“I think I learned a long time ago, from the beginning, that you always want to create competition,” Gutekunst said. “And once you kind of realize a player isn’t good enough you need to move on. Even if the player you bring in you’re not quite sure is good enough either, it’s better to move on and bring another player in and see if he can do it rather than stick with the player you know can’t. I think that’s part of it. I don’t think comfort on a roster for players is good.”

Thompson’s indifference to churning the bottom of his roster was among the principal criticisms of a team that succumbed to injuries the last two seasons, especially in the secondary. There were myriad reasons why coach Mike McCarthy parted ways with Capers, who had run the defense since 2009, but relying on undrafted free agents such as LaDarius Gunter, Makinton Dorleant, Lenzy Pipkins, Josh Hawkins and Jermaine Whitehead did nothing to aid the cause.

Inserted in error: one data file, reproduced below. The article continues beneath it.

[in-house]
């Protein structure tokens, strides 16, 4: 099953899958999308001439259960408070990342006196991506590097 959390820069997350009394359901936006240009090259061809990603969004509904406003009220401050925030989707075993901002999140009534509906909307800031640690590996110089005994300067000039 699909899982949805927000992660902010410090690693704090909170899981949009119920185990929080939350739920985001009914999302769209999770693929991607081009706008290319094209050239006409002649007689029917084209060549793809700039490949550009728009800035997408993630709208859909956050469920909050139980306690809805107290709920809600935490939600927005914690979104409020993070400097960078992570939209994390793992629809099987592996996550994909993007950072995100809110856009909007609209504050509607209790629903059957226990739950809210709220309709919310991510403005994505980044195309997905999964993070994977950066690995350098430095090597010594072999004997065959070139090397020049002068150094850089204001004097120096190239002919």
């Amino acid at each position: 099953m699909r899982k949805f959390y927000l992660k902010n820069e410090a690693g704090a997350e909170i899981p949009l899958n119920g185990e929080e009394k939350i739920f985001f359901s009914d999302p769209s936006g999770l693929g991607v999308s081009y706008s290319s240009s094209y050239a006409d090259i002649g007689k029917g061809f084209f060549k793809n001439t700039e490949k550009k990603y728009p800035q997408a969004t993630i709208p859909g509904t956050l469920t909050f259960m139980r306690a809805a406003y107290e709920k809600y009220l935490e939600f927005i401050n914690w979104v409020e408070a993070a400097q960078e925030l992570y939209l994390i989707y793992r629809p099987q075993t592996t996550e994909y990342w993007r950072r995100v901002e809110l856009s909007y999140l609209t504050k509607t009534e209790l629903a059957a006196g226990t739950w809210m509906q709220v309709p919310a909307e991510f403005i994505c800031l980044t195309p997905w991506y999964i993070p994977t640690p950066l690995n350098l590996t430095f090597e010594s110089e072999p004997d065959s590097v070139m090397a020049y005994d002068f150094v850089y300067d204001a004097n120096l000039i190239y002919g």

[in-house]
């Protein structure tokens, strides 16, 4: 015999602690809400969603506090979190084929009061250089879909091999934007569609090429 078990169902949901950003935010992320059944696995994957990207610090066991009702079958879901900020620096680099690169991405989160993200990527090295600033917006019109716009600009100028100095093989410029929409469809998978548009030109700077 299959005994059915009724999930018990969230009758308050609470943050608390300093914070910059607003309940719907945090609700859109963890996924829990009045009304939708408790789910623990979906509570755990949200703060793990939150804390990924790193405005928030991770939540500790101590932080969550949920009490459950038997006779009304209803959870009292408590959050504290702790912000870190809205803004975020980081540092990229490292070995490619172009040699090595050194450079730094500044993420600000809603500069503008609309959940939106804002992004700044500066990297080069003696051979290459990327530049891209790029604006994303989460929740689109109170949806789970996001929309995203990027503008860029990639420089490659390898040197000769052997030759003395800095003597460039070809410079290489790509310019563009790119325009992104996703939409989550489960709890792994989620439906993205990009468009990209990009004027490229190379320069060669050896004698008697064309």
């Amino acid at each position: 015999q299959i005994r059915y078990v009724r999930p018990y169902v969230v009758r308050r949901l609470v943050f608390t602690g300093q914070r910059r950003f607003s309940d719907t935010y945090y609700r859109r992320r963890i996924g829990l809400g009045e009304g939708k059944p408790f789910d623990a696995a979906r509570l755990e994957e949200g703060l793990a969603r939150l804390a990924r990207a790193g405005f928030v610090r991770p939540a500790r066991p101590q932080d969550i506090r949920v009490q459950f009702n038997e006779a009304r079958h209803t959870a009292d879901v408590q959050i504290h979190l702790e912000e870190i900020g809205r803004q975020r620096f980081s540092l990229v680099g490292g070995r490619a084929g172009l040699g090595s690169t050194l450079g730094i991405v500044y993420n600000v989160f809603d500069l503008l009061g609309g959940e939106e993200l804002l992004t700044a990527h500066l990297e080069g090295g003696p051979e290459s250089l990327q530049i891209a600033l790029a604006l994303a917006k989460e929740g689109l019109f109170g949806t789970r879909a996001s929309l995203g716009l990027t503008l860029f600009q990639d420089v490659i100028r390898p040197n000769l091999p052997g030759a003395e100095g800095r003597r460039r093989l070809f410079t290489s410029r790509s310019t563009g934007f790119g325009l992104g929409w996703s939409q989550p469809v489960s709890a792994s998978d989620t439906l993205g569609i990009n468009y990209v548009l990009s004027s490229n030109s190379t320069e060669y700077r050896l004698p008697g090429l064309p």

In fact, Thompson often handcuffed the coaching staff by squeezing the confines of the 53-man roster, forcing McCarthy to win football games with a razor-thin margin for error. Consider the following players from this season's team, all of whom contributed mostly on special teams if they even saw the field at all: cornerbacks Pipkins and Donatello Brown, safety Marwin Evans, offensive linemen Dillon Day, Ulrick John and Adam Pankey, running back Devante Mays, fullback Joe Kerridge and outside linebacker Chris Odom,

To say that none of those players is valuable would be incorrect. But it’s difficult to win the Super Bowl when 17 percent of the active roster offers nothing on offense or defense.